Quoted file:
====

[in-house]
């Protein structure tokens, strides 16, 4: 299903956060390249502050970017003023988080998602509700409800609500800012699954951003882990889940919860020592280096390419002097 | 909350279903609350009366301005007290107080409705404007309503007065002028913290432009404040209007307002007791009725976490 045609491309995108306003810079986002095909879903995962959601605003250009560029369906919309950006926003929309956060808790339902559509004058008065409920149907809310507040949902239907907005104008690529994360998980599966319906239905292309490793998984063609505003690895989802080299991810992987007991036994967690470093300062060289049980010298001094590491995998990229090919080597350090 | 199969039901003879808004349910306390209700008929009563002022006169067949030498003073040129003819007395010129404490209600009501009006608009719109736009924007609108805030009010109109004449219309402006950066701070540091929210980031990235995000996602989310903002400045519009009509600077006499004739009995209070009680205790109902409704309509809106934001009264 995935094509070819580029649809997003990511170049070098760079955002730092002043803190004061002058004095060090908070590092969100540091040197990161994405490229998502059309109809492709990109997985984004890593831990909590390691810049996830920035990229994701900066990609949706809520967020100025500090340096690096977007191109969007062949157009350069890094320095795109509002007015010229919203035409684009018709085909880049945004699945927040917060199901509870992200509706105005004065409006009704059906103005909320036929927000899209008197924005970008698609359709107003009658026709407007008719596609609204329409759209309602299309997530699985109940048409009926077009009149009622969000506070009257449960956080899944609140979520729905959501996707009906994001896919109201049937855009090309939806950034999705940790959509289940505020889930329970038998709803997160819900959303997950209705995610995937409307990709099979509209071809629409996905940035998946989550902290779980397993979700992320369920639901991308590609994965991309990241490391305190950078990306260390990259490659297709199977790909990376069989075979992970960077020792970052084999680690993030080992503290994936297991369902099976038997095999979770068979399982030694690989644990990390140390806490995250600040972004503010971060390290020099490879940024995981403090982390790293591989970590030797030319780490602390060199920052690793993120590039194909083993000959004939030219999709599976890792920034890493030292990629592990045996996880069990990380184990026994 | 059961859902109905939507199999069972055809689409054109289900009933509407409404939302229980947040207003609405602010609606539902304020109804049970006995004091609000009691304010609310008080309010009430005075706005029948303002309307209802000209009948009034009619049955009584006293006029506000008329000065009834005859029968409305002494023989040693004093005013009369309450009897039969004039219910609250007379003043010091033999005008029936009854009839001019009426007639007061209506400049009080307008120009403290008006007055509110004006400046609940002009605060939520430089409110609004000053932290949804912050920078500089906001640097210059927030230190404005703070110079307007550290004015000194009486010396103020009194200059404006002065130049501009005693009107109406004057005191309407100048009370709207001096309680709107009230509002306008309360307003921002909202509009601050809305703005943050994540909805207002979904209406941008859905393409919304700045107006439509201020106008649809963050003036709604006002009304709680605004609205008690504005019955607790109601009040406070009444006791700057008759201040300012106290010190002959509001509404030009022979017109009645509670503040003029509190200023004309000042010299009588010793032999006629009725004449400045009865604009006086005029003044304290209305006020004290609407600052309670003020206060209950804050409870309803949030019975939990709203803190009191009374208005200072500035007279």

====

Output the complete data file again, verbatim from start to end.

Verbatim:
[in-house]
């Protein structure tokens, strides 16, 4: 299903956060390249502050970017003023988080998602509700409800609500800012699954951003882990889940919860020592280096390419002097 | 909350279903609350009366301005007290107080409705404007309503007065002028913290432009404040209007307002007791009725976490 045609491309995108306003810079986002095909879903995962959601605003250009560029369906919309950006926003929309956060808790339902559509004058008065409920149907809310507040949902239907907005104008690529994360998980599966319906239905292309490793998984063609505003690895989802080299991810992987007991036994967690470093300062060289049980010298001094590491995998990229090919080597350090 | 199969039901003879808004349910306390209700008929009563002022006169067949030498003073040129003819007395010129404490209600009501009006608009719109736009924007609108805030009010109109004449219309402006950066701070540091929210980031990235995000996602989310903002400045519009009509600077006499004739009995209070009680205790109902409704309509809106934001009264 995935094509070819580029649809997003990511170049070098760079955002730092002043803190004061002058004095060090908070590092969100540091040197990161994405490229998502059309109809492709990109997985984004890593831990909590390691810049996830920035990229994701900066990609949706809520967020100025500090340096690096977007191109969007062949157009350069890094320095795109509002007015010229919203035409684009018709085909880049945004699945927040917060199901509870992200509706105005004065409006009704059906103005909320036929927000899209008197924005970008698609359709107003009658026709407007008719596609609204329409759209309602299309997530699985109940048409009926077009009149009622969000506070009257449960956080899944609140979520729905959501996707009906994001896919109201049937855009090309939806950034999705940790959509289940505020889930329970038998709803997160819900959303997950209705995610995937409307990709099979509209071809629409996905940035998946989550902290779980397993979700992320369920639901991308590609994965991309990241490391305190950078990306260390990259490659297709199977790909990376069989075979992970960077020792970052084999680690993030080992503290994936297991369902099976038997095999979770068979399982030694690989644990990390140390806490995250600040972004503010971060390290020099490879940024995981403090982390790293591989970590030797030319780490602390060199920052690793993120590039194909083993000959004939030219999709599976890792920034890493030292990629592990045996996880069990990380184990026994 | 059961859902109905939507199999069972055809689409054109289900009933509407409404939302229980947040207003609405602010609606539902304020109804049970006995004091609000009691304010609310008080309010009430005075706005029948303002309307209802000209009948009034009619049955009584006293006029506000008329000065009834005859029968409305002494023989040693004093005013009369309450009897039969004039219910609250007379003043010091033999005008029936009854009839001019009426007639007061209506400049009080307008120009403290008006007055509110004006400046609940002009605060939520430089409110609004000053932290949804912050920078500089906001640097210059927030230190404005703070110079307007550290004015000194009486010396103020009194200059404006002065130049501009005693009107109406004057005191309407100048009370709207001096309680709107009230509002306008309360307003921002909202509009601050809305703005943050994540909805207002979904209406941008859905393409919304700045107006439509201020106008649809963050003036709604006002009304709680605004609205008690504005019955607790109601009040406070009444006791700057008759201040300012106290010190002959509001509404030009022979017109009645509670503040003029509190200023004309000042010299009588010793032999006629009725004449400045009865604009006086005029003044304290209305006020004290609407600052309670003020206060209950804050409870309803949030019975939990709203803190009191009374208005200072500035007279």